No products in the cart.
Singapore has been described as a playground for the rich, and it’s true that the small city-state does have a certain sheen of wealth.
But Singapore offers more than just high-end shopping malls, luxury hotels, and fine dining (though it’s worth indulging in those a bit if you can).
There is also a vibrant history and diverse ethnic quarters to discover, along with the many family-friendly attractions and lovely public spaces that make visiting this slightly futuristic city worthwhile.
Singapore has an excellent public transportation system that makes getting around convenient and easy. Once you’ve gotten a sense of the metro map, you’ll have no problem zipping from one part of town to the next. English is spoken everywhere and signs are in English as well.
In fact, Singapore is one of the easiest and most comfortable countries to navigate in Southeast Asia. And as long as you’re not comparing prices to nearby Thailand or Vietnam, you’re in for a lovely stay.
Marina Bay Sands
The opulent Marina Bay Sands resort complex includes a hotel, high-end luxury brands, a mall with a canal running through it, the ArtScience Museum, and the Marina Bay Sands Skypark – a vantage point for taking in the entire city.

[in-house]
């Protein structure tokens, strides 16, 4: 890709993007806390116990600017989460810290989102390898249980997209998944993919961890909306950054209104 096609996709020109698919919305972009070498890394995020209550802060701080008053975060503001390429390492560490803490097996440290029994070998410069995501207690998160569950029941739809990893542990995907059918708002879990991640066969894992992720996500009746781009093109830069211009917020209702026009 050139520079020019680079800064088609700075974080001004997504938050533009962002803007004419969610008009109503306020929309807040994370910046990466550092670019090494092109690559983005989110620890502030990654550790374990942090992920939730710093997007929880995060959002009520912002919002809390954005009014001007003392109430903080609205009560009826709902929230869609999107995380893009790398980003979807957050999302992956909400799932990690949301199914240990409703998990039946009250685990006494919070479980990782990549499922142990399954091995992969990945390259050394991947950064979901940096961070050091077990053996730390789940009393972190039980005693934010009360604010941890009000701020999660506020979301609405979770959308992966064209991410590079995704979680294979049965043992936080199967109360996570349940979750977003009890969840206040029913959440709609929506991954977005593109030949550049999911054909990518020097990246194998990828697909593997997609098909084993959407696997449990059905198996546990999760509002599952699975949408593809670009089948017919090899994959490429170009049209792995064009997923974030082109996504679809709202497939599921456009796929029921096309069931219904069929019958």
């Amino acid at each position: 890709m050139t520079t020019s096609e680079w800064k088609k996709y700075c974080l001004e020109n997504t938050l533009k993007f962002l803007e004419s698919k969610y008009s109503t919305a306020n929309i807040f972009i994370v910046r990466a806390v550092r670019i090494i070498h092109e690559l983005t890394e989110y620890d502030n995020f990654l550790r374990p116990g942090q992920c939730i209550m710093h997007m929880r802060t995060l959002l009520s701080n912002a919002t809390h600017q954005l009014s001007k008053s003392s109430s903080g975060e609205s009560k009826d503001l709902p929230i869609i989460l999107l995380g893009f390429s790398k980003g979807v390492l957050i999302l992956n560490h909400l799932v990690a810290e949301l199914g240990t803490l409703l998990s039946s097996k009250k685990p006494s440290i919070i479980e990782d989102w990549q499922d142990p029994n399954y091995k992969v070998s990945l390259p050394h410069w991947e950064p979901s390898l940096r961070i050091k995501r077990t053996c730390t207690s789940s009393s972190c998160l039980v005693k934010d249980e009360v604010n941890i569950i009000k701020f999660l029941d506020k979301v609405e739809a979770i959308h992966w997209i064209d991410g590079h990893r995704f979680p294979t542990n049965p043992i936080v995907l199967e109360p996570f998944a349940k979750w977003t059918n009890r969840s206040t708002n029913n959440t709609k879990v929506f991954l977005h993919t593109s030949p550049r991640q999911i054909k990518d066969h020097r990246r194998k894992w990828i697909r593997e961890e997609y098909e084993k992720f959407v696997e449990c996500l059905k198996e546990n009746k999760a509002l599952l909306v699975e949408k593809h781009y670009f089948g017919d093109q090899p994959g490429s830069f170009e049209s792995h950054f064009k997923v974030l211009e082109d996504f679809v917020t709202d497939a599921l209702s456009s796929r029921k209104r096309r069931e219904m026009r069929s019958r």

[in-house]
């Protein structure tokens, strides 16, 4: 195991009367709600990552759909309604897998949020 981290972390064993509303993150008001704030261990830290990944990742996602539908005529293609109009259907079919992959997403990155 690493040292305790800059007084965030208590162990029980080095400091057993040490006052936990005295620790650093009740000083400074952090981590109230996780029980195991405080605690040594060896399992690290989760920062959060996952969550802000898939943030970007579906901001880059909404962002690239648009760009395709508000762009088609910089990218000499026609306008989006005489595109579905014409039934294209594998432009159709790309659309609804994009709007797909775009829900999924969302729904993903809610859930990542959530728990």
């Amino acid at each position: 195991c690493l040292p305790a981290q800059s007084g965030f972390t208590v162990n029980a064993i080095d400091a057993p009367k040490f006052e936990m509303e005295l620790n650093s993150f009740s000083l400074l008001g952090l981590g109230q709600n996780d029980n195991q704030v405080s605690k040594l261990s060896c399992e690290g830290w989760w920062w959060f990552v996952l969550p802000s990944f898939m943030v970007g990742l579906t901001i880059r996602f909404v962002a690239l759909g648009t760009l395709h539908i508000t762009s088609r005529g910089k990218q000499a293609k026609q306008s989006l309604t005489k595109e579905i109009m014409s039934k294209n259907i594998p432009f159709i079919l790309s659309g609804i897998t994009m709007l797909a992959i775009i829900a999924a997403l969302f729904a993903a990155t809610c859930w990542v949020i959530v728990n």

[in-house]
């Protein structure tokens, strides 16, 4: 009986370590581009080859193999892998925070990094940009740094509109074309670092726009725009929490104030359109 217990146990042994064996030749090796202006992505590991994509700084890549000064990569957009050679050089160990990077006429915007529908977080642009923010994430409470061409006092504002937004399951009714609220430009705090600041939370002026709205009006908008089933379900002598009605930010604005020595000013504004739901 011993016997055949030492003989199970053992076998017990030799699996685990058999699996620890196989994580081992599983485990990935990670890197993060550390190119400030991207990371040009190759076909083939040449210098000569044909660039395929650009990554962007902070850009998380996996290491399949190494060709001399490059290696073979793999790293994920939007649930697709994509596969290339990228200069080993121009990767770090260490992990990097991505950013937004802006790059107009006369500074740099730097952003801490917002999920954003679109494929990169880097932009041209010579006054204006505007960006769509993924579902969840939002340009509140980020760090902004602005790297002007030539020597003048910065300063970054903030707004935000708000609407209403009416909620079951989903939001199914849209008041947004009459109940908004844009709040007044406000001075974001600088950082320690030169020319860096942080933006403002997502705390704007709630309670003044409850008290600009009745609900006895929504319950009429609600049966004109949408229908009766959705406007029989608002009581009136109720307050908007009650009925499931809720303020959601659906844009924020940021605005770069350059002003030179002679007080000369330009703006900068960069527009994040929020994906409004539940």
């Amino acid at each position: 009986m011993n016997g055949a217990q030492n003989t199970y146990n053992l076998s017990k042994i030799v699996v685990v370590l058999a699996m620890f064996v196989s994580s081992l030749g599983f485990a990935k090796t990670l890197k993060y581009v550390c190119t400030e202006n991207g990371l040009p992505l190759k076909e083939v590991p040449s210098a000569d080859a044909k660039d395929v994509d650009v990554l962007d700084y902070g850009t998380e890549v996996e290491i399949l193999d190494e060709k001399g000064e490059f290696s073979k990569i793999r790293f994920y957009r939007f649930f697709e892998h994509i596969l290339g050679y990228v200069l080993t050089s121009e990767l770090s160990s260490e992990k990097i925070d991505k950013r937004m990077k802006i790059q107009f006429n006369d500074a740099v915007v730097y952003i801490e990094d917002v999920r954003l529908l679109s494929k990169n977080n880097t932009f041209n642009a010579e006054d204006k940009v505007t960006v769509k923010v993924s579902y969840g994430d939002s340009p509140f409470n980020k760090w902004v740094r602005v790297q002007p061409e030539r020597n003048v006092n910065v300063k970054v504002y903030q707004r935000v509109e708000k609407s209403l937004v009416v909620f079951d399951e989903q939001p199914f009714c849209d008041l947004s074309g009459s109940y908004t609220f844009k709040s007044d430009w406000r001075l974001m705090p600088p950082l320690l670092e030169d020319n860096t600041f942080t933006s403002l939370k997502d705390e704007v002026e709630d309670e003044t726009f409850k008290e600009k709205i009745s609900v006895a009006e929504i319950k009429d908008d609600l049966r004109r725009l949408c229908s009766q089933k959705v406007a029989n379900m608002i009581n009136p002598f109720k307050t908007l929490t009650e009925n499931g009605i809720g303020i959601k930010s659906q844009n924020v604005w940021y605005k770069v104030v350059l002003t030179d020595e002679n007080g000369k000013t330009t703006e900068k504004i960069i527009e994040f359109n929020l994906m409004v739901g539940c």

The Skypark’s viewing deck and infinity pool are found in the ship (yes, ship) that tops the hotel. Only hotel guests are allowed to use the infinity pool but anyone can visit the observation deck. From the skypark, you can see the innovative double helix bridge, the port, the Gardens by the Bay, and the impressive skyline.
While up there on top of the city, guests can grab a snack or a coffee at the rooftop restaurant or pick up some keepsakes from the souvenir stand. You can purchase a photo of yourself green-screened in front of the massive hotel as it’s all lit up at night, but the cost is steep: 50 Singapore dollars. Better to ask a fellow tourist to snap a photo of you.